Various health organizations offer clashing mammogram recommendations that range from annual mammograms starting at age 40 to eliminating routine mammograms altogether. Who can you trust? Clashing mammogram recommendations ranging from annual mammograms starting at age 40 to eliminating routine mammograms altogether are offered by various health organizations. It’s hard to know who to trust given […]

  • Merck confirms $11.5bn Acceleron takeover deal

    After days of speculation, Merck & Co confirmed today that it has agreed to acquire Acceleron Pharma $1.5 billion, setting up what could be one of the largest biopharma acquisitions of 2021 so far. The $180-per-share deal – if completed – will give Merck a pair of blockbuster drug candidates, one of which is already […]

  • Novartis Signs an Agreement with NHS to Commercialize Leqvio (inclisiran) for the Treatment of Cardiovascular Disease

    Shots: The agreement follows the NICE recommendation to deliver Leqvio via a population health management approach for high-risk cardiovascular patients across England The NICE recommendation was based on Novartis’s ORION clinical research program including P- III trials ORION-9/10/11 evaluating the safety, efficacy, and tolerability of inclisiran in 3,600 patients with CVD which showed that the […]

  • Novo Nordisk bulks up in rare diseases with $1.2bn Prothena deal

    Diabetes giant Novo Nordisk has opened a new front in its rare disease R&D, thanks to an acquisition agreement with Prothena focusing on drugs for ATTR amyloidosis. The Danish drugmaker is paying $100 million upfront for rights to antibody drug PRX004, which is heading for phase 2 trials in cardiomyopathy associated with ATTR amyloidosis, a […]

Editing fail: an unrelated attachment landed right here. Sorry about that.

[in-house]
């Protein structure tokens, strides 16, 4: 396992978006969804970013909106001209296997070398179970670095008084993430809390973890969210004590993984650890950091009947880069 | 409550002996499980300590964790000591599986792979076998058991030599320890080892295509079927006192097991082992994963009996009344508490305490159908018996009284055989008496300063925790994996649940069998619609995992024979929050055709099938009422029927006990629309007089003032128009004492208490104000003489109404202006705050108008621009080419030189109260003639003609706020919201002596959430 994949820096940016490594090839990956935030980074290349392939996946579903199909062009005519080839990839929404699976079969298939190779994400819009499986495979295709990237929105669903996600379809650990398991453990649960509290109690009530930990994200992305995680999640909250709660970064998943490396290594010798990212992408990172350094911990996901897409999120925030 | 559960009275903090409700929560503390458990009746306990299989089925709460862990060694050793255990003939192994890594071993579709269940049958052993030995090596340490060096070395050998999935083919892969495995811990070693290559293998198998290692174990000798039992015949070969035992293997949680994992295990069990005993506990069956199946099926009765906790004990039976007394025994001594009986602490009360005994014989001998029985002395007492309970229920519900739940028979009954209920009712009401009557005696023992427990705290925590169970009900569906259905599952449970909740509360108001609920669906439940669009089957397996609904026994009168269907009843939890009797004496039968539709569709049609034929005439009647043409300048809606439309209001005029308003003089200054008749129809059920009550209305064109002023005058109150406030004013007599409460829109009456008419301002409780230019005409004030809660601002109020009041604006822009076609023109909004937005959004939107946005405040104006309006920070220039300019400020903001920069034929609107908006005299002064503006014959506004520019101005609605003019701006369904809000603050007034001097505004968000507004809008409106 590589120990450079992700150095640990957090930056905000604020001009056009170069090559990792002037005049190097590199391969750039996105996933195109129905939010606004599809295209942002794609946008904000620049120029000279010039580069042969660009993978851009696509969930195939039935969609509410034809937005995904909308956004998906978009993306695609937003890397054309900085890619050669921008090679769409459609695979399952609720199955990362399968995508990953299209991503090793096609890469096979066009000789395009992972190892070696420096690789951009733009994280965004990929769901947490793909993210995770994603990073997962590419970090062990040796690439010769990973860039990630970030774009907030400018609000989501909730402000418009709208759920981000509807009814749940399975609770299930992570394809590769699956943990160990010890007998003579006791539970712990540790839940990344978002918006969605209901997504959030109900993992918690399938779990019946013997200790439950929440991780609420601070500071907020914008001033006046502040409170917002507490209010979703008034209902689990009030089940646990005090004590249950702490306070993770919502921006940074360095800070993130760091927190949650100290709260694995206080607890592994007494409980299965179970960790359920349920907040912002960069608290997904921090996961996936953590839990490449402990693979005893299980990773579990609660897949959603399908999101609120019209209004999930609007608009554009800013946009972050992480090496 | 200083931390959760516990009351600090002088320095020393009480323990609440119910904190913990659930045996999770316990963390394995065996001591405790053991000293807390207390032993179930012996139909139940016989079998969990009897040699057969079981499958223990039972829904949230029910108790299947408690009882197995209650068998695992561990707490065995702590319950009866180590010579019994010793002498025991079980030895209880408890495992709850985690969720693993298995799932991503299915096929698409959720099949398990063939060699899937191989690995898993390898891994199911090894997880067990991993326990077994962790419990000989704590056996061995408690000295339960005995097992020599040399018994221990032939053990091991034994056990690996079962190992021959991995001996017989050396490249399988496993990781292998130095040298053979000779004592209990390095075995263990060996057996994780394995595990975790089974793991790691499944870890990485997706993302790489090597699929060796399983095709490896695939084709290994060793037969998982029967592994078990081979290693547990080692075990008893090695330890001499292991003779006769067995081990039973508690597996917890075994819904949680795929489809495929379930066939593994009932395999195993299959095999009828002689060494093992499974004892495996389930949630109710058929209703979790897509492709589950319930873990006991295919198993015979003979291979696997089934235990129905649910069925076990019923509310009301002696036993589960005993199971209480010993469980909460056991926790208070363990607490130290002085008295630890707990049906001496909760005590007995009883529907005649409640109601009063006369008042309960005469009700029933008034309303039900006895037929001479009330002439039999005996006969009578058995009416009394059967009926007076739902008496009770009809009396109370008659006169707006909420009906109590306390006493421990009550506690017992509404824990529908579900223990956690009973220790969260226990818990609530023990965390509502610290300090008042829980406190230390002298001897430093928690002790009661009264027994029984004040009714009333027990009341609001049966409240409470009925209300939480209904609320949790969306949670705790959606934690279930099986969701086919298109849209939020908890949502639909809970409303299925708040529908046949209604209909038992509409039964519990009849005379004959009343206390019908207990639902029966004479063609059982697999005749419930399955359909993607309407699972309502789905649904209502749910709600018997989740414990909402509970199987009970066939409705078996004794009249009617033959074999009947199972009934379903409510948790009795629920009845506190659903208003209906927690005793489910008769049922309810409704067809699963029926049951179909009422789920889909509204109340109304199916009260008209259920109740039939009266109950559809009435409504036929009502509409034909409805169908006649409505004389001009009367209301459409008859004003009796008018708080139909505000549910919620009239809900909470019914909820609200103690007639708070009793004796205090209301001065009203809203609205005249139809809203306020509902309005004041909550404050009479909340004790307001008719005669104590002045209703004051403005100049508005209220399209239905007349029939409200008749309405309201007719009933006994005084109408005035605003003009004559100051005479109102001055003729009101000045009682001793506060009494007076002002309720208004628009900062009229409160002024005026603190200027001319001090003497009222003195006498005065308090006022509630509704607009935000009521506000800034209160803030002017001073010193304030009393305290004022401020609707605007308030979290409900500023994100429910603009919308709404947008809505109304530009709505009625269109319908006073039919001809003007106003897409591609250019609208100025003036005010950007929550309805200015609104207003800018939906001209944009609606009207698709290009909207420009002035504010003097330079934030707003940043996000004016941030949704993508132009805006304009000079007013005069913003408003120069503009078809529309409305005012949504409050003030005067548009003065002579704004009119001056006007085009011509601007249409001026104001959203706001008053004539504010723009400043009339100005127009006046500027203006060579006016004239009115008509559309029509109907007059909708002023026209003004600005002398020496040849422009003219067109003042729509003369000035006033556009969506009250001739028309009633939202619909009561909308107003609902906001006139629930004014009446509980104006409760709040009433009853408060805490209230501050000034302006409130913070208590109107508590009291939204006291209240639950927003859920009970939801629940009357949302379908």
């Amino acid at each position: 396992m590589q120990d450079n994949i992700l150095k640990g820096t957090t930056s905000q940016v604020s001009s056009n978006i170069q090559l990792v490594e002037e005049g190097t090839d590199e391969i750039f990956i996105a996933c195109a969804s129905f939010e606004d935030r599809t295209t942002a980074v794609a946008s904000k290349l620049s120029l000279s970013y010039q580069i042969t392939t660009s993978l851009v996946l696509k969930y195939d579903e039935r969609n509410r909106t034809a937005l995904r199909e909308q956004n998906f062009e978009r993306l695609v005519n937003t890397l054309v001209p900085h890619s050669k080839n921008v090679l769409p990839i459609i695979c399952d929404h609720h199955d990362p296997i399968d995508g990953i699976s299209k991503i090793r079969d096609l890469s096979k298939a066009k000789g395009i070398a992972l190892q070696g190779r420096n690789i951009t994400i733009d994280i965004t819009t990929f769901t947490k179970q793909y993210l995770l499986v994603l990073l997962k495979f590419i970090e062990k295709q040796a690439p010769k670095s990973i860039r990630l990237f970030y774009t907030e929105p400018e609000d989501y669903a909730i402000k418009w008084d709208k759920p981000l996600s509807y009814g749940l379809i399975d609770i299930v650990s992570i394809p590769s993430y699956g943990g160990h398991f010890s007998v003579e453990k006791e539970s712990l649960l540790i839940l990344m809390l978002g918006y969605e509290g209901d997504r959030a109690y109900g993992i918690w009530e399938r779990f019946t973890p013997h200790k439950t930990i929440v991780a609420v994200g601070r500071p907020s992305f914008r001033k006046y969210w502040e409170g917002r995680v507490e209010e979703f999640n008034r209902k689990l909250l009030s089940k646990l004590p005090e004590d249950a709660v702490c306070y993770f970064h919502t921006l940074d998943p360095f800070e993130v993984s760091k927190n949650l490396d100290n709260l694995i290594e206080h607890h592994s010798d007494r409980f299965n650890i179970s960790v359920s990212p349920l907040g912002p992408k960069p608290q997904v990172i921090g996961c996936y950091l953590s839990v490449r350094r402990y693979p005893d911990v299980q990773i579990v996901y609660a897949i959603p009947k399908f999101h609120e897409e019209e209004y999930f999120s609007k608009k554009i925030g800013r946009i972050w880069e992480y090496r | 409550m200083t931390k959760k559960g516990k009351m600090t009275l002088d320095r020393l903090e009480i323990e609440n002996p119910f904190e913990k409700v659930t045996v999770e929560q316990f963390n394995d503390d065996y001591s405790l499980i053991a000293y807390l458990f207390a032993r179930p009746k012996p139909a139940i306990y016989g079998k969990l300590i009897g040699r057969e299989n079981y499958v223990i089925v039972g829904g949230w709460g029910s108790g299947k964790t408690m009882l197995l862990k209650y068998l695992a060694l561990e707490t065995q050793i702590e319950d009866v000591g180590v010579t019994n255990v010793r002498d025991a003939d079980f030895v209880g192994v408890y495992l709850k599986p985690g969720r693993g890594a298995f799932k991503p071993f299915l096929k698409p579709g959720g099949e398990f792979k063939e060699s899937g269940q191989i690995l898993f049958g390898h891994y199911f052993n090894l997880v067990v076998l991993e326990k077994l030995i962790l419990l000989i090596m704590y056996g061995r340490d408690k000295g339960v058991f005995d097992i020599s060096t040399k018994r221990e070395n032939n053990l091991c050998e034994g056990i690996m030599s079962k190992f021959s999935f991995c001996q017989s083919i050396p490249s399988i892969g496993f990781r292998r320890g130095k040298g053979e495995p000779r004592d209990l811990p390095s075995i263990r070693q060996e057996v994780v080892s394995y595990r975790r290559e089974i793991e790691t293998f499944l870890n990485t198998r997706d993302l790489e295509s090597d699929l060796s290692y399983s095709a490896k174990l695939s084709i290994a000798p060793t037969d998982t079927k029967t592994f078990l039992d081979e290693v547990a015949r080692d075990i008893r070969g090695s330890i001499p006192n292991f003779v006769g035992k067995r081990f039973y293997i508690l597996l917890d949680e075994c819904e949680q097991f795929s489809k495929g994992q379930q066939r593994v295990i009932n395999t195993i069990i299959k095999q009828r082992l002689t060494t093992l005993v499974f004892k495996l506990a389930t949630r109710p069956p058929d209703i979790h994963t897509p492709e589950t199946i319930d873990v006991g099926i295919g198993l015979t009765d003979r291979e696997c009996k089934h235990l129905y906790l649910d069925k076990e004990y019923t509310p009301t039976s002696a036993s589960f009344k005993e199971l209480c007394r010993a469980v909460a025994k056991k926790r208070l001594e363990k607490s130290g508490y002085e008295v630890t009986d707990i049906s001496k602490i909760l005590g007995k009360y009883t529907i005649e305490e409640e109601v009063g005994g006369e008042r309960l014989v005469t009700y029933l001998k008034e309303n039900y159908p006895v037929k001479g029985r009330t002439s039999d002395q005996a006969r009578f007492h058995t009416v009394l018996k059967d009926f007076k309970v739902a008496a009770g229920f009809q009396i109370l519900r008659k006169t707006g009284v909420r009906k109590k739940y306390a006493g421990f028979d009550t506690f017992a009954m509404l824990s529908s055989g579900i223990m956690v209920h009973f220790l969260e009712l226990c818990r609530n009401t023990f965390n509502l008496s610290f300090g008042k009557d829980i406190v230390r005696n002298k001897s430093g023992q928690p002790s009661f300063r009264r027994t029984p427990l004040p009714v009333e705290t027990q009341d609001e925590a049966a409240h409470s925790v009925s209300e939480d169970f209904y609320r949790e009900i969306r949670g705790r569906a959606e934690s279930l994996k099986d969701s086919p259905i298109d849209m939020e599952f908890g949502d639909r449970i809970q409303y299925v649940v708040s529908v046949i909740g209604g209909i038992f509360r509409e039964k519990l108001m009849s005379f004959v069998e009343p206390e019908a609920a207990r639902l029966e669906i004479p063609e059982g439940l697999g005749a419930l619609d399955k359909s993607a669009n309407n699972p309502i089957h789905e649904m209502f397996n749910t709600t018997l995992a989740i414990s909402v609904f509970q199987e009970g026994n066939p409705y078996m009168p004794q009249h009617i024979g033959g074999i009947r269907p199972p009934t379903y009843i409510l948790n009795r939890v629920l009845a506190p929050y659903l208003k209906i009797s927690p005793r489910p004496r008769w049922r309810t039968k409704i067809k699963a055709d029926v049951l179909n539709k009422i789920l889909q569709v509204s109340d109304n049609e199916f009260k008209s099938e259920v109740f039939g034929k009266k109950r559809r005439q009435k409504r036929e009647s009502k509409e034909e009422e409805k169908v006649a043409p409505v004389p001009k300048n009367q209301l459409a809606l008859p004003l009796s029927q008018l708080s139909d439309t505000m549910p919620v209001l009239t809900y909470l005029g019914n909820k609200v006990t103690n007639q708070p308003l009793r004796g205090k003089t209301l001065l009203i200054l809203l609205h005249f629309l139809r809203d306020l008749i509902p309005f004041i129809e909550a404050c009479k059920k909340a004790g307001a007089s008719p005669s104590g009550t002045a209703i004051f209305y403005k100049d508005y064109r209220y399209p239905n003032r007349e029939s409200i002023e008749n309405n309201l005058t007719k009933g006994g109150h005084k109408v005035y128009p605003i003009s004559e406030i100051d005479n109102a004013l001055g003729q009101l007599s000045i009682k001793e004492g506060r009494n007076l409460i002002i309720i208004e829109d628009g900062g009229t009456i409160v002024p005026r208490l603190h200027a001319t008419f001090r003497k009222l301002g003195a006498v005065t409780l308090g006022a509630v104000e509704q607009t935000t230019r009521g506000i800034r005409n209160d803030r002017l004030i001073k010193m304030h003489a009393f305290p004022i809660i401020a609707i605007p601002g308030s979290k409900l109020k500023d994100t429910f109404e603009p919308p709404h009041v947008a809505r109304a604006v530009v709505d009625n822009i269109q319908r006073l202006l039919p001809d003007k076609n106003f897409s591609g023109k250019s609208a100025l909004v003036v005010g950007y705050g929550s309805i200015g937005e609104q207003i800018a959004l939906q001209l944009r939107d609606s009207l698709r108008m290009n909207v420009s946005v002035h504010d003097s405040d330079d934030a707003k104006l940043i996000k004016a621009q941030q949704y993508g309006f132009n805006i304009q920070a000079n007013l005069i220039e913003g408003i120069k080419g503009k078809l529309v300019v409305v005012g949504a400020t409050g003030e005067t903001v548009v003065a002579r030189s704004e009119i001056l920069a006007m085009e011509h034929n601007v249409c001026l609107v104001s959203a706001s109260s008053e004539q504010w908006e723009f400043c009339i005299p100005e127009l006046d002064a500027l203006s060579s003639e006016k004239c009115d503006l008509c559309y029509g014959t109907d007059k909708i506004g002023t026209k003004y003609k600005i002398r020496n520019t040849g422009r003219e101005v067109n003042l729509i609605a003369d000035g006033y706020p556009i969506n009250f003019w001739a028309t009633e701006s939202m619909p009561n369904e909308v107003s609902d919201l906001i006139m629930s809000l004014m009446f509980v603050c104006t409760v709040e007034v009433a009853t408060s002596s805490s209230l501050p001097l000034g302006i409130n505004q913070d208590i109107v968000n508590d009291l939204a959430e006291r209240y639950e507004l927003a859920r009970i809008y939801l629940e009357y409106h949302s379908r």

• AZ drug for hard-to-treat heart failure has mixed results in trial

    AstraZeneca has reported the first phase 2 results with a drug for heart failure with preserved ejection fraction (HFpEF), showing it worked as expected but wasn’t able to provide any clinical benefit to patients.  Daily doses of AZD4831 were able to reduce the activity of myeloperoxidase (MPO), an enzyme linked to tissue and blood vessel […]

  • CRISPR Editing in Primates

    There’s some really interesting CRISPR news out today, and it’s likely to be a forerunner of much more news to come. A research team has demonstrated what looks like robust, long-lasting effects in a primate model after one injection of the CRISPR enzymatic machinery. There have been plenty of rodent reports on various forms of […]

  • Novo Nordisk moves chronic kidney disease drug ziltivekimab into phase 3